The fourth chapter of the book is entitled, “Defending the Deity of Jesus in the Face of Islam”, written by Adam Francisco. Dr. Francisco has a doctorate in philosophy from the University of Oxford and is an Associate Professor of History at Concordia University, Irvine. He is a “frequently sought speaker on the subjects of Islam and apologetics”.
(Correction: Dr. Francisco’s degree is a Doctorate of Philosophy. I apologize to Dr. Francisco for this error.)
I am going to list some excerpts from Dr. Francisco and then give brief responses.
“(Muslim apologist Fatoohi) is particularly fond of, and relies largely upon (as do a number of other Muslim apologists), the work of Bart Ehrman, especially his ‘Misquoting Jesus’.” p. 99
“The canonical gospels, on the other hand (as compared with the many non-canonical gospels) were written by eyewitnesses of Jesus’ life (Matthew and John) or companions of the eyewitnesses (Mark and Luke).” …(Fatoohi) believes that the authorship of the four Gospels was made up to guarantee their acceptance over against emerging gnostic and other non-canonical gospel traditions.” p. 107
Gary: Oh boy. Here we go again. Another seminary trained LCMS theologian who believes that Matthew the tax collector, John Mark, Luke the physician, and John the son of Zebedee wrote the four gospels! Seriously, the LCMS must update their apologetics courses in LCMS seminaries. The majority of modern NT scholars do NOT believe that the traditional authors wrote the four Gospels. LCMS theologians and pastors have got to stop selling this nonsense to LCMS laypeople. They should at least be honest and admit that this position is held by a small minority of scholars, mostly fundamentalist evangelicals.
“The events recorded in the Gospel accounts were written with the assumption that the reader could, if he or she desired, verify their facticity.” p.107
Gary: And how do you know this Dr. Francisco? The first Gospel was not written until circa 70 AD (in the opinion of the majority of NT scholars), that is 40 years after Jesus’ death. The majority of NT scholars believe that the first Gospel (Mark) was written in a foreign country, possibly Antioch, possibly Rome. How was someone in Rome going to verify the claims in a book, detailing alleged events occurring four decades earlier, in a land far, far, away??
“Further, the question of the authorship of the Gospels is not an unsettled issue. Both Irenaeus (c. 130-202 AD) and even earlier Papias (c. 70-155 AD) identify the authors of the Gospels as those who were either eyewitnesses of Jesus’ life or their close companions.” p. 108
Gary: Good grief. As I mentioned in my review of chapter two, Papias never states that he ever spoke to an eyewitness of the life of Jesus. Never. He simply retold stories he heard about Jesus and the apostles from “disciples of the disciples of the disciples”. Not exactly eyewitness testimony, folks. Papias says that he had heard from an unnamed source that John Mark had written a gospel containing the preaching of Peter, however, he never identifies this gospel.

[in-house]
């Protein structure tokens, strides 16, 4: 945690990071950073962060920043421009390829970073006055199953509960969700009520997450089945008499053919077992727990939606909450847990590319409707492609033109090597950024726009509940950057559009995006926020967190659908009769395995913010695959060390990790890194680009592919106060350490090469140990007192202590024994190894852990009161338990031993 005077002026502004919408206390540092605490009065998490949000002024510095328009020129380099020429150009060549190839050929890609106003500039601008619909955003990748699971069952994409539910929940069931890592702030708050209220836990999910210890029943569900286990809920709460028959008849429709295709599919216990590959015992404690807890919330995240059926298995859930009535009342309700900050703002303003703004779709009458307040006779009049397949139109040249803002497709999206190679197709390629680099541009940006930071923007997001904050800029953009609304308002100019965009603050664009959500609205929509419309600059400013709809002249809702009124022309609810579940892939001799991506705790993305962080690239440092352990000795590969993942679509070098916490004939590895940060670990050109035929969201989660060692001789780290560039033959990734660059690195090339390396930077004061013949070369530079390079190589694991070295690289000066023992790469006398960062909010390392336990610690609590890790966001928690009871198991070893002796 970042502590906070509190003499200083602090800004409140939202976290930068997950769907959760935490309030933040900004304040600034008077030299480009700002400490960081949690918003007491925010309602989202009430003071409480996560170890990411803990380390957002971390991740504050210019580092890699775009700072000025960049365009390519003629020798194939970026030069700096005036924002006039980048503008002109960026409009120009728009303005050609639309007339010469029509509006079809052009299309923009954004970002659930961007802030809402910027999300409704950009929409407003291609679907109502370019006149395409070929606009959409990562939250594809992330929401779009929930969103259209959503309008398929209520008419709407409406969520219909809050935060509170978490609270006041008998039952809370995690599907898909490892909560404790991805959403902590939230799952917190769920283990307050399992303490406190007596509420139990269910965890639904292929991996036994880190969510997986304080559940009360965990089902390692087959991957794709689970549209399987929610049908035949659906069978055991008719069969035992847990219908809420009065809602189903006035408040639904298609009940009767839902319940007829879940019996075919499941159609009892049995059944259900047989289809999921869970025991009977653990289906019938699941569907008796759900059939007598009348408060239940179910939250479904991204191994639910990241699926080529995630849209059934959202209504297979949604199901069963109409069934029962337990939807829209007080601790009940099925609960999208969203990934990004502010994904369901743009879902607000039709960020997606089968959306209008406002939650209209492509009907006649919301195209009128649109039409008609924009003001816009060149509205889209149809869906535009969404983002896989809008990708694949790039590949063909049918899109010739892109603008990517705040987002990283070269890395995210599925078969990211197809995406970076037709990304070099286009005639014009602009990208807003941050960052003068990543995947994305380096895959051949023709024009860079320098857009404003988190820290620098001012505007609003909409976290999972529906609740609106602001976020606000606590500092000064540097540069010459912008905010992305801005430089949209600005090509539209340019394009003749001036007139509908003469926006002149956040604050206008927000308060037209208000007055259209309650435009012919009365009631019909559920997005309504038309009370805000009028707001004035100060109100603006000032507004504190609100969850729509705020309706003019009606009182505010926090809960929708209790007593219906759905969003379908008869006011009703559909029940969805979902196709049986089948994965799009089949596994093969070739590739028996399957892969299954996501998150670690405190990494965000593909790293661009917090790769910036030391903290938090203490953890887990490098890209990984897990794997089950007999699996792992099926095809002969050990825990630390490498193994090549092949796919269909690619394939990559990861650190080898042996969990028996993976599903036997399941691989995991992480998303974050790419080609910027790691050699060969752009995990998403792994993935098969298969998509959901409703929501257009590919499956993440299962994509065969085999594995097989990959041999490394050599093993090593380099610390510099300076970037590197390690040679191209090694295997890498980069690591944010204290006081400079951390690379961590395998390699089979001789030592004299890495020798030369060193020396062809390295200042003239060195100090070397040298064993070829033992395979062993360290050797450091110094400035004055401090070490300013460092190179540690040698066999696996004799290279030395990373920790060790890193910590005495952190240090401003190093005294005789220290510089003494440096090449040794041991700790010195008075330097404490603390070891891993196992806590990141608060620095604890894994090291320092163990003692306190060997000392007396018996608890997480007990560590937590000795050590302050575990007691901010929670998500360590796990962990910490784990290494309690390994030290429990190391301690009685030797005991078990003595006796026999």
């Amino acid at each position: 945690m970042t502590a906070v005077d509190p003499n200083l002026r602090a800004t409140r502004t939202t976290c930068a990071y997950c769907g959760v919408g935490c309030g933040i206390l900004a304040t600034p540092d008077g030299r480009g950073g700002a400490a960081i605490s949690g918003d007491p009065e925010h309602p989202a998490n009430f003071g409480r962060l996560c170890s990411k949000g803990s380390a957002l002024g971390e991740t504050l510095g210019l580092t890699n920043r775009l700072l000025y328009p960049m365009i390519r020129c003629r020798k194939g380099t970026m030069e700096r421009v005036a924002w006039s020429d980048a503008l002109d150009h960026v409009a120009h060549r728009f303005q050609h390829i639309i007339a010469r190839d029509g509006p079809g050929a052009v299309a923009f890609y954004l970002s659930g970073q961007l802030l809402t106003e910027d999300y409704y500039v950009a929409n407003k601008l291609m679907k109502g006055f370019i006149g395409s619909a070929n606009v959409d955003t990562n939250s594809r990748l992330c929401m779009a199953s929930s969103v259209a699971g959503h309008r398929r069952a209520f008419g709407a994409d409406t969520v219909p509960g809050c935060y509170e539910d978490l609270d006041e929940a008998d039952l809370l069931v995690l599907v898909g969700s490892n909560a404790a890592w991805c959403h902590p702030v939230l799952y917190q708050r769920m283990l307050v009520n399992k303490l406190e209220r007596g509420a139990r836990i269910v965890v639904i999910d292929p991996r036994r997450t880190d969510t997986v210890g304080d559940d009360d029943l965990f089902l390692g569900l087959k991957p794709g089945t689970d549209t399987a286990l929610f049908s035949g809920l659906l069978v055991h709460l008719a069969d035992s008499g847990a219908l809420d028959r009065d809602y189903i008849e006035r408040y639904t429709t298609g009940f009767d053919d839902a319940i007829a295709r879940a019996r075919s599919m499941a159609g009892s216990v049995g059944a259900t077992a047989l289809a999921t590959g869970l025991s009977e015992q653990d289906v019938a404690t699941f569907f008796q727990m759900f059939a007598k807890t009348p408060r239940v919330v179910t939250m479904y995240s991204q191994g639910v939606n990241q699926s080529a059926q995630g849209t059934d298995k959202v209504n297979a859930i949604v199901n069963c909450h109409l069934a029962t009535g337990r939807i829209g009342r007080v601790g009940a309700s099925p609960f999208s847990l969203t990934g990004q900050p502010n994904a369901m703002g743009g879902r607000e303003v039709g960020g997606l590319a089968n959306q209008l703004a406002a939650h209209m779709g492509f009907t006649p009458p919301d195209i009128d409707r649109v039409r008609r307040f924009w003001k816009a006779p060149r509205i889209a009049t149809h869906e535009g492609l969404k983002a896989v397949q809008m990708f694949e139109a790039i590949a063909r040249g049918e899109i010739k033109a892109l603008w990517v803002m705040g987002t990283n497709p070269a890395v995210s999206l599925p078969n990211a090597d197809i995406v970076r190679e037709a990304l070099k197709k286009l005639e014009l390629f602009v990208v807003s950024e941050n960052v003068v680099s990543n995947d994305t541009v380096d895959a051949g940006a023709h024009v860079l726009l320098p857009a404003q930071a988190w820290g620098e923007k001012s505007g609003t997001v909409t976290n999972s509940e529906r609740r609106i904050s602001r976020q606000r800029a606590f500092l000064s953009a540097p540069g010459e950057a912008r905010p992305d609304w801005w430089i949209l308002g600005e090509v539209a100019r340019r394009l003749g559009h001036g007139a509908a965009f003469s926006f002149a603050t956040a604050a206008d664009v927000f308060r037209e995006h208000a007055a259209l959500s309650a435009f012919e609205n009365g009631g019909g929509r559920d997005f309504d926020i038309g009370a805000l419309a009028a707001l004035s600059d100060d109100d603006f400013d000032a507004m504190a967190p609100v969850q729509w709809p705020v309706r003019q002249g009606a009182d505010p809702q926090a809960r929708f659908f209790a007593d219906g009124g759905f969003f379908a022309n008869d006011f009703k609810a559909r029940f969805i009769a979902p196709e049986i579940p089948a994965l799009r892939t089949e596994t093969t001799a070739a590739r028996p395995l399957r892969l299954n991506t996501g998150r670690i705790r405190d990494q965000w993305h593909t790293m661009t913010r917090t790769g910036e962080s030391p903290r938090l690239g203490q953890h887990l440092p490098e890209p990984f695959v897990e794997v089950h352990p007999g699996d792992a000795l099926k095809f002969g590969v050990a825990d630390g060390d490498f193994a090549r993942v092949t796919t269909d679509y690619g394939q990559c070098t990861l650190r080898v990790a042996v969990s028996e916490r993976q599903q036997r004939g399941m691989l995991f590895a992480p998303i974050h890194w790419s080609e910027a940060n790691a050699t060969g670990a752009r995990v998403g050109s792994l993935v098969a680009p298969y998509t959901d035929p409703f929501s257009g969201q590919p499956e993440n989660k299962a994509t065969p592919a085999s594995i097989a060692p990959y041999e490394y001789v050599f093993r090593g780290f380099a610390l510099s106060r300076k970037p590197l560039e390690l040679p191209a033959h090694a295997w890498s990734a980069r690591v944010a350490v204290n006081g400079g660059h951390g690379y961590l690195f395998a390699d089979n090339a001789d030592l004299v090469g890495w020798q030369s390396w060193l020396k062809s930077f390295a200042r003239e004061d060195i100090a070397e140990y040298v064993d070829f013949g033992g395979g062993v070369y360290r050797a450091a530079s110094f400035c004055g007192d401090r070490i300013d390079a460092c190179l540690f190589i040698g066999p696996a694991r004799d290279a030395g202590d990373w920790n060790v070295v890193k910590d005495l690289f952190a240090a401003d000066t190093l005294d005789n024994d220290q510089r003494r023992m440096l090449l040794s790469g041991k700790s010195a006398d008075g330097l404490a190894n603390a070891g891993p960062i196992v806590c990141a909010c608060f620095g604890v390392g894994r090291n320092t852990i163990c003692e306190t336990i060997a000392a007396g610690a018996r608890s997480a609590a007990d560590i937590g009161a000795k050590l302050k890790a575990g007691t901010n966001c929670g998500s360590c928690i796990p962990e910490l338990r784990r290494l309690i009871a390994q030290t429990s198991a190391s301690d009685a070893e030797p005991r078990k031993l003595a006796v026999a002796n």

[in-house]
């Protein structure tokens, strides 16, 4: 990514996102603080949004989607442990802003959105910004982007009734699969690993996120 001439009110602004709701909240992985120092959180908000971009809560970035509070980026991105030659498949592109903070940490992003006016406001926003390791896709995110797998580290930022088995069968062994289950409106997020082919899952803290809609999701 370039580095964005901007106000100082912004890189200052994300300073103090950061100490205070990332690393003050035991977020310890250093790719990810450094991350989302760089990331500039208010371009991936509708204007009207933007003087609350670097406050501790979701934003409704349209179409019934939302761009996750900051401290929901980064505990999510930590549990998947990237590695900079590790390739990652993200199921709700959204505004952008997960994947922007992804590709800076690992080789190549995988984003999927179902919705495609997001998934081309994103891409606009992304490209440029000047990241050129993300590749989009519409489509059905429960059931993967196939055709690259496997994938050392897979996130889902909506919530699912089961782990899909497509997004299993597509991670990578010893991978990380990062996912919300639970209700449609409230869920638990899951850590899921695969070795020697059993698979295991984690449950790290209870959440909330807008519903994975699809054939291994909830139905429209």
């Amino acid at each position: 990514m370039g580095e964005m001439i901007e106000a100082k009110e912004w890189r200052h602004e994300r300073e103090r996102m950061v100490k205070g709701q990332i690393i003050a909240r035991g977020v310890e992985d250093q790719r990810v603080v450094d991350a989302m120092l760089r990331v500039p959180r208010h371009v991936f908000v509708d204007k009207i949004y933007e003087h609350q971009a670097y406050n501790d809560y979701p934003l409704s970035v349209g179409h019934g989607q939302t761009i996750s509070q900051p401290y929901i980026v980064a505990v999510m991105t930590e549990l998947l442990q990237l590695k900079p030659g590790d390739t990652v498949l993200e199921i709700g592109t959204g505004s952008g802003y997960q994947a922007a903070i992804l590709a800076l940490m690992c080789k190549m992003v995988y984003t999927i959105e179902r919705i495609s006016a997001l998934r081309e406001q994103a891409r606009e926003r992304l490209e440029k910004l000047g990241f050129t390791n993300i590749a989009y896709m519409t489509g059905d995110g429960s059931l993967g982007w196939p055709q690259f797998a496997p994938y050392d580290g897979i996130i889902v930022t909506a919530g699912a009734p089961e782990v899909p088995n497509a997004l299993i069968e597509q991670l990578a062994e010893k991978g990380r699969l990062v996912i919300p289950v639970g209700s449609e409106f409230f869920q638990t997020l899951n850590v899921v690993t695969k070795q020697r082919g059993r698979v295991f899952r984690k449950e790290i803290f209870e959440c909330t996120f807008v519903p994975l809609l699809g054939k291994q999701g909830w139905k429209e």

The Gospel we today call the Gospel of Mark never mentions its author and no Church Father or any other Christian identifies the current Gospel of Mark as having been written by John Mark until—the late second century. So if the book to which Papias was referring in the early second century, really was considered the work of John Mark, why does no one ever refer to this gospel by its author until the late second century? No one knows.
But the fact is this: no Christian refers to today’s Gospel of Mark as a gospel written by John Mark until the late second century. And who is this Christian? —Irenaeus, the heretic hunter. Therefore, many scholars would agree with Fatoohi that Irenaeus, or other Church officials, most likely selected and named the four Gospels to give orthodox Christianity four “authentic”, officially-sanctioned texts, all with alleged apostolic authority, with which to combat the gnostics and other “heretics”.
Can scholars prove this theory? No, but the evidence makes this a very strong possibility. Bottom line, NO ONE in the first century or in the first half of the second century, ever identifies the authors of the books we today refer to as the Gospels of Matthew, Mark, Luke, and John. No one. They quoted passages from them, but no one ever identified their authors as being apostles or having apostolic authority.
In summary of chapter four: Dr. Francisco continues the false assumption first begun by Mr. Pierson in chapter two, picked up by Mr. Parton in chapter three, that the four Gospels were written by the traditional authors; two of Jesus apostles (Matthew and John) and two close associates of apostles (Mark and Luke). The consensus of modern New Testament scholarship is that this is false. Shame on LCMS theologians for disseminating this false information to gullible laypersons, or, shame on them for their lack of knowledge in up-to-date apologetics.